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Chinese junk?

GRR125

Member
Member
Guest
I recently picked up a Chinese 160cc scooter for $100, because it quit running and the owner tired of trying to get it started. He had a friend work on it, but he had no luck either. I thought it might be an interesting project.

Other than sitting untouched for a couple of years without running, it was in very good condition, with only 250 miles on the speedo. And it was in boxes.

It took me a while to sort it out, but it turned out to be a faulty ECI box, which the earlier mechanic replaced with an incorrect box. I splurged on a new $15 ECI and got it running with just a minor carb clean.

It now starts up instantly and runs like a watch. It's electric-start, water-cooled, electric choke four-stroke with disk brakes front and rear on 16" mags with good tubeless tires. All electronics work, the gauges and signal lights are bright. I haven't verified it, but it's supposed to do 60-65 mph and get 60-70 mpg.

The quality of parts such as the frame, the castings and machine work of the engine, and the overall component parts is pretty high. The carb is Keihin. The plastic body panels are not broken as they are flexible, and fit together perfectly. I was surprised and impressed to find things like shouldered bolts that squish o-rings into recessed castings, just as you'd expect from the high-end guys.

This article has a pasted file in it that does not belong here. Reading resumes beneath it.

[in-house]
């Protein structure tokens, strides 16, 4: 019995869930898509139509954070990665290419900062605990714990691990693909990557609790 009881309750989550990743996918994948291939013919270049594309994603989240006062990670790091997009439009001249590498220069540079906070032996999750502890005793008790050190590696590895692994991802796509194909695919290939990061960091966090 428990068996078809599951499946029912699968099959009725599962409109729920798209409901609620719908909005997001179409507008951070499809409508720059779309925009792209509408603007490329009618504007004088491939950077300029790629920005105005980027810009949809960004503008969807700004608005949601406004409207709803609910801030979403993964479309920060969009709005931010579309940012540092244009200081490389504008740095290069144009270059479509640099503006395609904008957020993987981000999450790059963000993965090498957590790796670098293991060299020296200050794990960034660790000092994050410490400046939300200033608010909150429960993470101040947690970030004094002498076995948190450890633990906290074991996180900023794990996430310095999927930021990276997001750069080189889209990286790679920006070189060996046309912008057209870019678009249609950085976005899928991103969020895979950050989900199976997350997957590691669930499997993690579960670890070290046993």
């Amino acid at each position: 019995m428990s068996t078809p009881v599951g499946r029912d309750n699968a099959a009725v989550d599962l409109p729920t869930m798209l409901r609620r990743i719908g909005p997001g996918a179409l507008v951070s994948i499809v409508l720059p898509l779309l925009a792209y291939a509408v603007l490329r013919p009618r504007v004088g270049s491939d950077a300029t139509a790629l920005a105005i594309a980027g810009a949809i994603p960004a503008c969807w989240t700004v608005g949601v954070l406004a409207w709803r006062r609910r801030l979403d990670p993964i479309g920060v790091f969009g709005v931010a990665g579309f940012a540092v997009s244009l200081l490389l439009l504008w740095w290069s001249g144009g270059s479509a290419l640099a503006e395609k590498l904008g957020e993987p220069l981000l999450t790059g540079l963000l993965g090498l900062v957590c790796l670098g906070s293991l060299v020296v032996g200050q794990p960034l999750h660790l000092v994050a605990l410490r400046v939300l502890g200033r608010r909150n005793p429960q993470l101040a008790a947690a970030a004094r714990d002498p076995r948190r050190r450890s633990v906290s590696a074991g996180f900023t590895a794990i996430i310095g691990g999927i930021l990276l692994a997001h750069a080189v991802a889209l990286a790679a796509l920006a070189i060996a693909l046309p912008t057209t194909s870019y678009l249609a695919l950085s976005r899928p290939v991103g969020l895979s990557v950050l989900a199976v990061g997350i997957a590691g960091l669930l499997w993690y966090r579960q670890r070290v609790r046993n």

Overall I'm very impressed with this little Chinese scooter. To help troubleshoot this scooter, I bought a $10 multimeter that outperformed in every way my $100+ BluePoint (SnapOn) meter. I completed a moderate house re-model with an assortment of $25-50 Harbor Freight tools, which worked flawlessly. I just watched a Project Farm video today in which he rated the HF Icon torque wrench in the top third of performers, just under SnapOn, SK and Proto.

As much as I appreciate the value this Chinese stuff offers to someone like me (budget minded), we should not underestimate their likley coming worldwide dominance.

Gary
 

Cra-z1000

Member
Member